Fig.1 Schematic illustration of the analytical model
The yield zone radius, r_{p}, the water head on the outer of the liner, h_{l}, the water head on the plastic zone, h_{p}, the radial stress at the ground-liner interface, σ_{l}, and the radial stress at the plastic-elastic interface, σ_{p} can be derived by using the seepage and mechanical theory.
The radial stress, σ_{r}, the tangential stress, σ_{θ}, the water head, h, the displacement, u, are the functions of the radial distance from the tunnel center, r, and will be given analytically by a theoretical model in this study.
3. Proposed analytical model
3.1. Analytical solutions of the seepage field
It follows from the symmetry with respect to the axis of the tunnel that the flow is radial, and the discharge vectors at all points are directed toward the center of the tunnel. According to Bear (1972), following the continuity equation, there is , then , where C_{1} and C_{2} are two integration constants.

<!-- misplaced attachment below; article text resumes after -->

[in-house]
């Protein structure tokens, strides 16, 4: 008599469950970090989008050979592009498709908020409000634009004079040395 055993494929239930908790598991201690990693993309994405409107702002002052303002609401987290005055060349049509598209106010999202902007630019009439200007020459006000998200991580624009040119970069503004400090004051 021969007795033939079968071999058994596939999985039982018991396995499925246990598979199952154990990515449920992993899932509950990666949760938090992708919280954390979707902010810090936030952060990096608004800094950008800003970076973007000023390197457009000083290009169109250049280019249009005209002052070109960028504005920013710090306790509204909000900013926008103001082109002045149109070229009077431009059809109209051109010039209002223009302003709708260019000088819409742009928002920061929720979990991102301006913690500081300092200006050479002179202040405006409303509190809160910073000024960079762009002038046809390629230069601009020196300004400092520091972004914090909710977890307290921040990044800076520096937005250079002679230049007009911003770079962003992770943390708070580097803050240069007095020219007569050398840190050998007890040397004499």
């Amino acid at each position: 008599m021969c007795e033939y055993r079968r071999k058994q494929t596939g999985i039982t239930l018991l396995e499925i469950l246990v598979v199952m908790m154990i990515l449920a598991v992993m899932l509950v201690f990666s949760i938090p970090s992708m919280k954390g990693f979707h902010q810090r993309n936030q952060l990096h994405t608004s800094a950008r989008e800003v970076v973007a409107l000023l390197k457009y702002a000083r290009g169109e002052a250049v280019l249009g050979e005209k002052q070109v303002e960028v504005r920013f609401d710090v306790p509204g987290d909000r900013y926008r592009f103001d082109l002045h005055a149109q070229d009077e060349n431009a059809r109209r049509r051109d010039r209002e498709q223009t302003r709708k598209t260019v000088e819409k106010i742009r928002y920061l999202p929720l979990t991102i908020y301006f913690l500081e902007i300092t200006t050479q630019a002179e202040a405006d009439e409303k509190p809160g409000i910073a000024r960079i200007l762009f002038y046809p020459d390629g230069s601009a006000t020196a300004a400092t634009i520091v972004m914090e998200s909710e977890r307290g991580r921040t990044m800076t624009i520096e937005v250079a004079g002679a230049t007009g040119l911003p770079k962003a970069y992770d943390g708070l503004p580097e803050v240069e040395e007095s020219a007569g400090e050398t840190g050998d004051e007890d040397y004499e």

The corresponding boundary conditions for the problem are
Let Q_{l}, Q_{p}, and Q_{e} be the water discharge through the ground in the elastic zone, in the plastic zone, and the liner, respectively. According to Wang et al. (2008), when r_{i}≤r≤r_{l}, there is , analogously,
For Q_{l}=Q_{e}=Q, we can obtain: , , .
3.2. Analytical solutions of stresses and displacements
3.2.1. Basic equations and boundary conditions
The seepage force is a body force (Lambe and Whitman, 1969), of which the direction is radial due to the symmetry of the flow. The seepage force per unit volume is , where γ_{w} is the specific weight of the water, ξ is the equivalent surface porosity of the fractured mass. Terzaghi (1936) and Leliavski (1947) determined from field and laboratory studies that ξ, the surface porosity, is generally close to unity and always greater than 0.85.